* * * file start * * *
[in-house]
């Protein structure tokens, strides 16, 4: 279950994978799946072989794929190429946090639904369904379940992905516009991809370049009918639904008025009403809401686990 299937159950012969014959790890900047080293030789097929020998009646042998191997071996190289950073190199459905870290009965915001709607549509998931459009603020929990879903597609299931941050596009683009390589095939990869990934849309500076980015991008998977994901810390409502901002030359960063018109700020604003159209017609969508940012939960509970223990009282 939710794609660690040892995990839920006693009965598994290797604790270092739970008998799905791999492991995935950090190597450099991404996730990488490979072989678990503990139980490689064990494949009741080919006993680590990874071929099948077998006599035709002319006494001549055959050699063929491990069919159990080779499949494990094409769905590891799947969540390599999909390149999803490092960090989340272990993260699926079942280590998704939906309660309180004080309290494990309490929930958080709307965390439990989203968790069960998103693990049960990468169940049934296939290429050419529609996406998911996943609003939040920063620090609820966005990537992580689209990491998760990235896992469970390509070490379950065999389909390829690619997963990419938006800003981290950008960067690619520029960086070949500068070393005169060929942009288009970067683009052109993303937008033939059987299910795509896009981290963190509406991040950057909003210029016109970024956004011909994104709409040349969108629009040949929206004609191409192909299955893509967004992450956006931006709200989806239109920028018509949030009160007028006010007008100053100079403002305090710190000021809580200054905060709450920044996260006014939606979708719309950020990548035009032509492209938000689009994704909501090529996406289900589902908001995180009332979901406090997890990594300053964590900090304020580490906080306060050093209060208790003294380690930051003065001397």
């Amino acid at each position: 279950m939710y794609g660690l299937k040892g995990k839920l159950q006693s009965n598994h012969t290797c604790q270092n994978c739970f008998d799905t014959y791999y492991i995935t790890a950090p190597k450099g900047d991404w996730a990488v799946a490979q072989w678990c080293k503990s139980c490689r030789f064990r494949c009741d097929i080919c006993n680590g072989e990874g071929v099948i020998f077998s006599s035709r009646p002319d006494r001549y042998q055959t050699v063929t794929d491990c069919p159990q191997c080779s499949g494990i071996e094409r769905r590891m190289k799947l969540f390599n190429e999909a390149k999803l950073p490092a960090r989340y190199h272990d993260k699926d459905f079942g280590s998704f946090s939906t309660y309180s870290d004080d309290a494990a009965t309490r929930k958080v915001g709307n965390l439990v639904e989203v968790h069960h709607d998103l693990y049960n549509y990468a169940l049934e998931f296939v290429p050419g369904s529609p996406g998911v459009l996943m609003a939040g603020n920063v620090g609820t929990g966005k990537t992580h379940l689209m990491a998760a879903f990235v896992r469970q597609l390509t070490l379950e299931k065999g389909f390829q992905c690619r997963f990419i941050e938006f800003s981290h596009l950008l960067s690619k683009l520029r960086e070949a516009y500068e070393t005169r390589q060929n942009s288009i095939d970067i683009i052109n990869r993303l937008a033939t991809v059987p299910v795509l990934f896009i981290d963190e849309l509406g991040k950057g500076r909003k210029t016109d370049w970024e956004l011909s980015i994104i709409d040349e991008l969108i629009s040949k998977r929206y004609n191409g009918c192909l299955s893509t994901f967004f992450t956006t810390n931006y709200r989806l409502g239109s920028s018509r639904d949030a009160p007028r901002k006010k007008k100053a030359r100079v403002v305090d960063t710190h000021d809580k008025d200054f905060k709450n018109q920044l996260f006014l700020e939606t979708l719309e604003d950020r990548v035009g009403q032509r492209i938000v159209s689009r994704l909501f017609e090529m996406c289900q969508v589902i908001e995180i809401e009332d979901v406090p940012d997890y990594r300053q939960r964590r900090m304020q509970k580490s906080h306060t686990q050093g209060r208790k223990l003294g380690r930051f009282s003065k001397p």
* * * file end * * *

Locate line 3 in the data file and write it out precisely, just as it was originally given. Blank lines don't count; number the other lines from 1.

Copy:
């Amino acid at each position: 279950m939710y794609g660690l299937k040892g995990k839920l159950q006693s009965n598994h012969t290797c604790q270092n994978c739970f008998d799905t014959y791999y492991i995935t790890a950090p190597k450099g900047d991404w996730a990488v799946a490979q072989w678990c080293k503990s139980c490689r030789f064990r494949c009741d097929i080919c006993n680590g072989e990874g071929v099948i020998f077998s006599s035709r009646p002319d006494r001549y042998q055959t050699v063929t794929d491990c069919p159990q191997c080779s499949g494990i071996e094409r769905r590891m190289k799947l969540f390599n190429e999909a390149k999803l950073p490092a960090r989340y190199h272990d993260k699926d459905f079942g280590s998704f946090s939906t309660y309180s870290d004080d309290a494990a009965t309490r929930k958080v915001g709307n965390l439990v639904e989203v968790h069960h709607d998103l693990y049960n549509y990468a169940l049934e998931f296939v290429p050419g369904s529609p996406g998911v459009l996943m609003a939040g603020n920063v620090g609820t929990g966005k990537t992580h379940l689209m990491a998760a879903f990235v896992r469970q597609l390509t070490l379950e299931k065999g389909f390829q992905c690619r997963f990419i941050e938006f800003s981290h596009l950008l960067s690619k683009l520029r960086e070949a516009y500068e070393t005169r390589q060929n942009s288009i095939d970067i683009i052109n990869r993303l937008a033939t991809v059987p299910v795509l990934f896009i981290d963190e849309l509406g991040k950057g500076r909003k210029t016109d370049w970024e956004l011909s980015i994104i709409d040349e991008l969108i629009s040949k998977r929206y004609n191409g009918c192909l299955s893509t994901f967004f992450t956006t810390n931006y709200r989806l409502g239109s920028s018509r639904d949030a009160p007028r901002k006010k007008k100053a030359r100079v403002v305090d960063t710190h000021d809580k008025d200054f905060k709450n018109q920044l996260f006014l700020e939606t979708l719309e604003d950020r990548v035009g009403q032509r492209i938000v159209s689009r994704l909501f017609e090529m996406c289900q969508v589902i908001e995180i809401e009332d979901v406090p940012d997890y990594r300053q939960r964590r900090m304020q509970k580490s906080h306060t686990q050093g209060r208790k223990l003294g380690r930051f009282s003065k001397p």